← other entries

The Diary of Lady Murasaki

Lady Murasaki wrote her famous novel, The Tale of Genji, about the son of an ancient Japanese emperor and a low-ranking concubine. She lived in Kyoto during the height of the Heian period and became a lady-in-waiting to the Empress Shōshi. Besides her novel and a collection of poems, her other surviving work is a “diary” that tells of the birth of Shōshi’s two sons during the years 1008 to 1010. The descriptions are punctuated with reflections on her life and the court. It is the first Japanese classic I read. Thus, although it is a chronicle, I enjoyed learning about the Heian Japanese court life.

Dress and etiquette were important. Court women painted their faces white—maybe the men did too. There is a scene when Lady Murasaki is interrupted while blackening her teeth. Long hair and tasteful dressing were admired. During ceremonies, attendants lined up according to rank. The diary records dress in great detail:

On the first day she wore crimson gown with a light purple mantle, a red jacket, and a train of printed silk. For the second day she had a mantle of purple and crimson figured silk, a dark crimson gown of glossy silk, a yellow-green jacket, and a train of variegated colors.

The descriptions of dress can extend for pages. The colors are carefully judged. Some were thought too common, others were too trendy. Some colors were forbidden to people of lower rank. Perhaps this allowed one to judge the rank of another person quickly, like the color-coding of doctors, nurse-practitioners, and nurses in my wife’s hospital. Apparently there were nine ranks and each rank was further subdivided. The number of folds in a man’s fan was determined by their rank, as was the size of their house, the number of servants they could have, and what roles they played in court rituals. There are parallels between the Heian court etiquette and the etiquette at Versailles.

As in many older cultures, poetry was admired. There are scenes when women would be asked to compose short poems on the spot. At some point Murasaki is sitting behind a screen with some women and she quotes a Chinese classic. The Minister of the Treasury overhears her and quotes the next line. Perhaps this is like quoting from a movie or a song, but I suspect their source material was longer.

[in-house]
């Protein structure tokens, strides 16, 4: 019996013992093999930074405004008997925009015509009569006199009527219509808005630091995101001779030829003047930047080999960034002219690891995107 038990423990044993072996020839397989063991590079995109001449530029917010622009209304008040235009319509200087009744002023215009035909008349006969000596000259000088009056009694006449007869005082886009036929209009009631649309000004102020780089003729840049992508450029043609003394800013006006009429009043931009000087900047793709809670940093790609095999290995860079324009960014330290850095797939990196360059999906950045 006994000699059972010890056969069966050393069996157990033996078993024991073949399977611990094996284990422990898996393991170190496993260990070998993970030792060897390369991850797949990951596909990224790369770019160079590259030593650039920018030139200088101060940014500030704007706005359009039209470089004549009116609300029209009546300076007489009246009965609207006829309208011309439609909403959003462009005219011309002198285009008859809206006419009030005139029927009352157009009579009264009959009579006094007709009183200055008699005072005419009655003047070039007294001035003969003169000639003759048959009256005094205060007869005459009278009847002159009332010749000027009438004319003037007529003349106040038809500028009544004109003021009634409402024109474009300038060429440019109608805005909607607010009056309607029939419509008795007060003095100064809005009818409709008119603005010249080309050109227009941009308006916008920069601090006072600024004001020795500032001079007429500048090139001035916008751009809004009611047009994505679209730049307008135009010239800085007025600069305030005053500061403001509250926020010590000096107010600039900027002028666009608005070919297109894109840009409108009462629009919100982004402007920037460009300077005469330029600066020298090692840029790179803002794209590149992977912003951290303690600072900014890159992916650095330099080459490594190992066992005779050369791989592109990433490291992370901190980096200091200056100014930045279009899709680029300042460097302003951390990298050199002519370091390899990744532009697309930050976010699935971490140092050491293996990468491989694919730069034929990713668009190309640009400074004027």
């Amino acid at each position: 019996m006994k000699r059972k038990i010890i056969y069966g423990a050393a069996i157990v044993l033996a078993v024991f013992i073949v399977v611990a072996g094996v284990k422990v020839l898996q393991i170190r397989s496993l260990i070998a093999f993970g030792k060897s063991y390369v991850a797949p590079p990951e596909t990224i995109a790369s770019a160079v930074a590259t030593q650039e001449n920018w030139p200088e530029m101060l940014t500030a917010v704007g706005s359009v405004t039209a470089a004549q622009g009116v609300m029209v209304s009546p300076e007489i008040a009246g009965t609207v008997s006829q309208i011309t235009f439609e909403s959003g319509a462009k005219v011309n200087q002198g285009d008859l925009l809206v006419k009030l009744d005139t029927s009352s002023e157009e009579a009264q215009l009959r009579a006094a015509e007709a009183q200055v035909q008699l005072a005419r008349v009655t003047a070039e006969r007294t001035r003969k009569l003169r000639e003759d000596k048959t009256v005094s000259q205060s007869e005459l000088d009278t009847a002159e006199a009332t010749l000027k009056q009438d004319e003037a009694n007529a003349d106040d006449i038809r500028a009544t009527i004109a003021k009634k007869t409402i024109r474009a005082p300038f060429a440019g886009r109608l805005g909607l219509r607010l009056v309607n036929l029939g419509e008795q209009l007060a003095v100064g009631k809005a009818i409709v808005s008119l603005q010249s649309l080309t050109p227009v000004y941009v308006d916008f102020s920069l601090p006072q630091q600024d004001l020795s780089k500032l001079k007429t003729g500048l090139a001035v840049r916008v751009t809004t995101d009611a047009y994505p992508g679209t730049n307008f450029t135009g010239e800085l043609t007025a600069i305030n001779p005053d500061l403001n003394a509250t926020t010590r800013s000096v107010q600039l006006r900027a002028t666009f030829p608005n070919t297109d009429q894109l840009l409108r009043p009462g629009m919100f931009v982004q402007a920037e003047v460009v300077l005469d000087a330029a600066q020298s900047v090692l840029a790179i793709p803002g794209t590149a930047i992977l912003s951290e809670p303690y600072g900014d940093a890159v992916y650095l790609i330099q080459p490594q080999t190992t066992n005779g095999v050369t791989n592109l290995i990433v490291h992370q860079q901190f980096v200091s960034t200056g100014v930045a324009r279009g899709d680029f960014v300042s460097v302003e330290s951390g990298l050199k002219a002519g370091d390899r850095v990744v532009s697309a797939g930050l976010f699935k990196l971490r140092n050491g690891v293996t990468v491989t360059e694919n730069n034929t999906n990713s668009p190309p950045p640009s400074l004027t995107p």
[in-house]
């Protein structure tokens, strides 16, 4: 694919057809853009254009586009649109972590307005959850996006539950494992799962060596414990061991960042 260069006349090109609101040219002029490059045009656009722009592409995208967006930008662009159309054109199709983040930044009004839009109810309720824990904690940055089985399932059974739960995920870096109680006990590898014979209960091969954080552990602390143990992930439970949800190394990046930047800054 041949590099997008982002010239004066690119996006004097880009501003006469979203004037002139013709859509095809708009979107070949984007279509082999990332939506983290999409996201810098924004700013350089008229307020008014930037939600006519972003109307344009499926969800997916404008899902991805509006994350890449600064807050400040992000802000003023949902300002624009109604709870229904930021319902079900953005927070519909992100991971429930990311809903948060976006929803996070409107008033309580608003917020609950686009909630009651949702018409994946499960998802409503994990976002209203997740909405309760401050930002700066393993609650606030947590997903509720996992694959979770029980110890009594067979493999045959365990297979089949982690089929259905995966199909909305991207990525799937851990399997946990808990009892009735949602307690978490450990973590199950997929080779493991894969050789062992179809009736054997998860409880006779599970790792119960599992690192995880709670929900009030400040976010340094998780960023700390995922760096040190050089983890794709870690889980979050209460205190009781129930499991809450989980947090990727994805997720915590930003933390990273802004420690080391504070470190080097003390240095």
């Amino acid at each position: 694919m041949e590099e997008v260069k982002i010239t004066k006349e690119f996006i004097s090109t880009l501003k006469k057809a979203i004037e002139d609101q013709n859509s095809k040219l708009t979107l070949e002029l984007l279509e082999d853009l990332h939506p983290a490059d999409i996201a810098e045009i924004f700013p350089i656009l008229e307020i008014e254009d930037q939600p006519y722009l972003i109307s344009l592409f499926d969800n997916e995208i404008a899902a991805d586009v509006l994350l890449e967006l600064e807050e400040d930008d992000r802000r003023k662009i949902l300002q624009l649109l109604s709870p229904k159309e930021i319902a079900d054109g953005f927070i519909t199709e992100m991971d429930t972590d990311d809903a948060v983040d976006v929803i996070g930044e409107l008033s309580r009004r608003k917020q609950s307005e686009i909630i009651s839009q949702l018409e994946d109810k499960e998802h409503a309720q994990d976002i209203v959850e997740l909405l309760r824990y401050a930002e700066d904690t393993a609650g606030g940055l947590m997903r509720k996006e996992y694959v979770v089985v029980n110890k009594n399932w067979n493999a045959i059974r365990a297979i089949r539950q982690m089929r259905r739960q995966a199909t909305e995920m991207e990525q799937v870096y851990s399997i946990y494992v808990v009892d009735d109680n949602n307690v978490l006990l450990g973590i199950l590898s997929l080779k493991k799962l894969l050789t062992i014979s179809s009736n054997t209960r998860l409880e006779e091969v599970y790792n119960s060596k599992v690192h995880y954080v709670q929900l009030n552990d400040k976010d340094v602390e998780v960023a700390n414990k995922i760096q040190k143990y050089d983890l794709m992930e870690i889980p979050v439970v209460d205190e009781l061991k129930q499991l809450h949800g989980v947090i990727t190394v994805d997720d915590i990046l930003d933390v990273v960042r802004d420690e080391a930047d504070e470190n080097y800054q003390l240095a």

Once the novelty wore off, Murasaki’s reflections become the most interesting parts to read. Here is a representative example:

So much for their looks; but their characters—that is a much more difficult matter. We all have our quirks and no one is ever all bad. Then again, it is not possible for everyone to be all things all of the time: attractive, restrained, intelligent, tasteful and trustworthy.

Here is another quote that I liked:

It is very easy to criticize others but far more difficult to put one’s own principles into practice, and it is when one forgets this truth, lauds oneself to the skies, treats everyone else as worthless and generally despises others that one’s own character is clearly revealed.

Murasaki was interested in what we call Pure Land Buddhism. Parts of the diary seem to be taken from letters. In one of them she says: “It may seem that I am merely going through the motions of being a true believer, but I assure you that now I think of little else.” The rituals performed for the baby prince seem to be part of Shingon Buddhism.